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Organising Greek commercial diplomacy: oscillating between integrated and fragmented models of organisation
journal contributionposted on 2018-01-12, 12:14 authored by Elena GeorgiadouElena Georgiadou
In a growing number of countries, national diplomatic systems are in a process of profound transformation as a response to the dynamics of globalisation and regionalisation. In this process, a key element of change is that commercial and business activities have become foreign policy priority. In order to pursue this priority effectively, governments of developed economies have integrated commercial diplomacy to their national diplomatic systems by re-arranging their foreign ministries, centralising commercial diplomacy or in some cases merging their foreign ministries and trade/economic ministries. And although literature on commercial diplomacy of competitive economies has found its way into the mainstream of diplomatic studies, there is lack of smaller country based studies with regard to how they choose to organise their commercial diplomacy. Such national accounts of changing diplomatic structures, processes and practices inform well the study of contemporary diplomacy and foreign policy. In this light, this article aims to explore the contemporary organisational setup of commercial diplomacy in Greece. More specifically, it seeks to investigate the structures and processes that Greek governments have put in place for the effective conduct of commercial diplomacy in a globalised world and whether the Greek case is aligned with mainstream developments in the said area of diplomacy.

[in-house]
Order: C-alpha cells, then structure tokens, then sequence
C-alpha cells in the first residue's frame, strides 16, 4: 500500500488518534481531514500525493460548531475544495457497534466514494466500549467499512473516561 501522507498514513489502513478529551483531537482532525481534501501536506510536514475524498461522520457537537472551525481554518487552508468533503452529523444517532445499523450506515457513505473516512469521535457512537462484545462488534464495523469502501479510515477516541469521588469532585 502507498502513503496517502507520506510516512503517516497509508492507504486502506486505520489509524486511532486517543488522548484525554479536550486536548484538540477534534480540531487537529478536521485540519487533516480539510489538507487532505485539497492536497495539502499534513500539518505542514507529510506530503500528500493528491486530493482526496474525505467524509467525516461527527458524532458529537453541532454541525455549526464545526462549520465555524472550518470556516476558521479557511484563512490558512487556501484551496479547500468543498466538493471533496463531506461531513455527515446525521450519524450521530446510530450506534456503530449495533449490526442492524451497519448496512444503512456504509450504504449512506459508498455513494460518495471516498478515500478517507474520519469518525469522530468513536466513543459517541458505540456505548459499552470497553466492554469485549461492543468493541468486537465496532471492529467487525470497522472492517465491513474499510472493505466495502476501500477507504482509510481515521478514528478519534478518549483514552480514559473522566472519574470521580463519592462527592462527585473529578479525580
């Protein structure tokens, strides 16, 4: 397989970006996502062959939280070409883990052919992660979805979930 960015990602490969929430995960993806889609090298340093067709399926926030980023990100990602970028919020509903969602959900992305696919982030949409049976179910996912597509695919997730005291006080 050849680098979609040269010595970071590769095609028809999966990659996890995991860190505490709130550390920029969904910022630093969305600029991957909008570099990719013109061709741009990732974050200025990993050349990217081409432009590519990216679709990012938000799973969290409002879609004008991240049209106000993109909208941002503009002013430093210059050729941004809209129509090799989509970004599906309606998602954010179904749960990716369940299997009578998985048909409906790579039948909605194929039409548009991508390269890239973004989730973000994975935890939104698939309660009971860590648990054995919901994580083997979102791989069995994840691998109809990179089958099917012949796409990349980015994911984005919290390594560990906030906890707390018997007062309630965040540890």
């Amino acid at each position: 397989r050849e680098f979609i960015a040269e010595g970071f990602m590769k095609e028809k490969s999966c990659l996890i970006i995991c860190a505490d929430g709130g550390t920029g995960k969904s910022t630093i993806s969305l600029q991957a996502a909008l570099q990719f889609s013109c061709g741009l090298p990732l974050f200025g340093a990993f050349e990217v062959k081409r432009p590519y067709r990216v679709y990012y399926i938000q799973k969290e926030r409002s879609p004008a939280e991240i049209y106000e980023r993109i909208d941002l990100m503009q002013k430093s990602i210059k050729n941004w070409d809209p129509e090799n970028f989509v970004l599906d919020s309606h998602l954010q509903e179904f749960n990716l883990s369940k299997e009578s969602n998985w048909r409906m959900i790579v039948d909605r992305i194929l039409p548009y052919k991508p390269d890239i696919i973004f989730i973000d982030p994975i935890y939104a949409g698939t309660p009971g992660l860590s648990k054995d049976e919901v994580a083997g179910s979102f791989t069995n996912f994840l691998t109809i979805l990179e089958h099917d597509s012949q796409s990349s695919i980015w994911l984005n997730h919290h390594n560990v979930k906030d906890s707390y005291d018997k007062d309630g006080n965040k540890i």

- Business and Economics
Published inInternational Journal of Diplomacy and Economy
CitationGEORGIADOU, E., 2018. Organising Greek commercial diplomacy: oscillating between integrated and fragmented models of organisation. International Journal of Diplomacy and Economy, 4 (1), pp.25-43.
- AM (Accepted Manuscript)
Publisher statementThis work is made available according to the conditions of the Creative Commons Attribution-NonCommercial-NoDerivatives 4.0 International (CC BY-NC-ND 4.0) licence. Full details of this licence are available at: https://creativecommons.org/licenses/by-nc-nd/4.0/
NotesThis paper was accepted for publication in the journal International Journal of Diplomacy and Economy and the definitive published version is available at https://doi.org/10.1504/IJDIPE.2018.091376